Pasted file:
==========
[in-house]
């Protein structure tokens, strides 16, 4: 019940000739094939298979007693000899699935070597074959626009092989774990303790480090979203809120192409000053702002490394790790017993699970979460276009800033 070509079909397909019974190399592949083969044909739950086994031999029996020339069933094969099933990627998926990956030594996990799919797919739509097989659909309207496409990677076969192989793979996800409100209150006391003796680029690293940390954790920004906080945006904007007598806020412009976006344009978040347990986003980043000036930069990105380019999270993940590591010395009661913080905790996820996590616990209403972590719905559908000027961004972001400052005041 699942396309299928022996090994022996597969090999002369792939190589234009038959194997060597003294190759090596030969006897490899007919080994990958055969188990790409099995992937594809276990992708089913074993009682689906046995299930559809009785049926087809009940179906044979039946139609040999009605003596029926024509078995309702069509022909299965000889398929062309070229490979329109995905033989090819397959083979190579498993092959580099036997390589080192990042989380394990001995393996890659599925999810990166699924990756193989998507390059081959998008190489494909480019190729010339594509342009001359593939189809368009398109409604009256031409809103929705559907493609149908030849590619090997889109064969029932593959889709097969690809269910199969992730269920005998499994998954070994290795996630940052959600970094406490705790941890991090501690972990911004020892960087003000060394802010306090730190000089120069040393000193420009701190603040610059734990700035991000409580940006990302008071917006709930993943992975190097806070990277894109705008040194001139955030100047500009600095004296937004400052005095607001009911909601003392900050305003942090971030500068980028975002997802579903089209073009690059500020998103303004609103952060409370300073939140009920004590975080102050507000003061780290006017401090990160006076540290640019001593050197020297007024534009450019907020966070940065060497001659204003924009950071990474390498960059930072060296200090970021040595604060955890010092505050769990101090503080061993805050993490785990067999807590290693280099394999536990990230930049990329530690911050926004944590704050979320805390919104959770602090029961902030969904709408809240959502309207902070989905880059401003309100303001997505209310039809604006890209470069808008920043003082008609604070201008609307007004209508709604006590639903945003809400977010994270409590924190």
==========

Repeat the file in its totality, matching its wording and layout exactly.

[in-house]
């Protein structure tokens, strides 16, 4: 019940000739094939298979007693000899699935070597074959626009092989774990303790480090979203809120192409000053702002490394790790017993699970979460276009800033 070509079909397909019974190399592949083969044909739950086994031999029996020339069933094969099933990627998926990956030594996990799919797919739509097989659909309207496409990677076969192989793979996800409100209150006391003796680029690293940390954790920004906080945006904007007598806020412009976006344009978040347990986003980043000036930069990105380019999270993940590591010395009661913080905790996820996590616990209403972590719905559908000027961004972001400052005041 699942396309299928022996090994022996597969090999002369792939190589234009038959194997060597003294190759090596030969006897490899007919080994990958055969188990790409099995992937594809276990992708089913074993009682689906046995299930559809009785049926087809009940179906044979039946139609040999009605003596029926024509078995309702069509022909299965000889398929062309070229490979329109995905033989090819397959083979190579498993092959580099036997390589080192990042989380394990001995393996890659599925999810990166699924990756193989998507390059081959998008190489494909480019190729010339594509342009001359593939189809368009398109409604009256031409809103929705559907493609149908030849590619090997889109064969029932593959889709097969690809269910199969992730269920005998499994998954070994290795996630940052959600970094406490705790941890991090501690972990911004020892960087003000060394802010306090730190000089120069040393000193420009701190603040610059734990700035991000409580940006990302008071917006709930993943992975190097806070990277894109705008040194001139955030100047500009600095004296937004400052005095607001009911909601003392900050305003942090971030500068980028975002997802579903089209073009690059500020998103303004609103952060409370300073939140009920004590975080102050507000003061780290006017401090990160006076540290640019001593050197020297007024534009450019907020966070940065060497001659204003924009950071990474390498960059930072060296200090970021040595604060955890010092505050769990101090503080061993805050993490785990067999807590290693280099394999536990990230930049990329530690911050926004944590704050979320805390919104959770602090029961902030969904709408809240959502309207902070989905880059401003309100303001997505209310039809604006890209470069808008920043003082008609604070201008609307007004209508709604006590639903945003809400977010994270409590924190």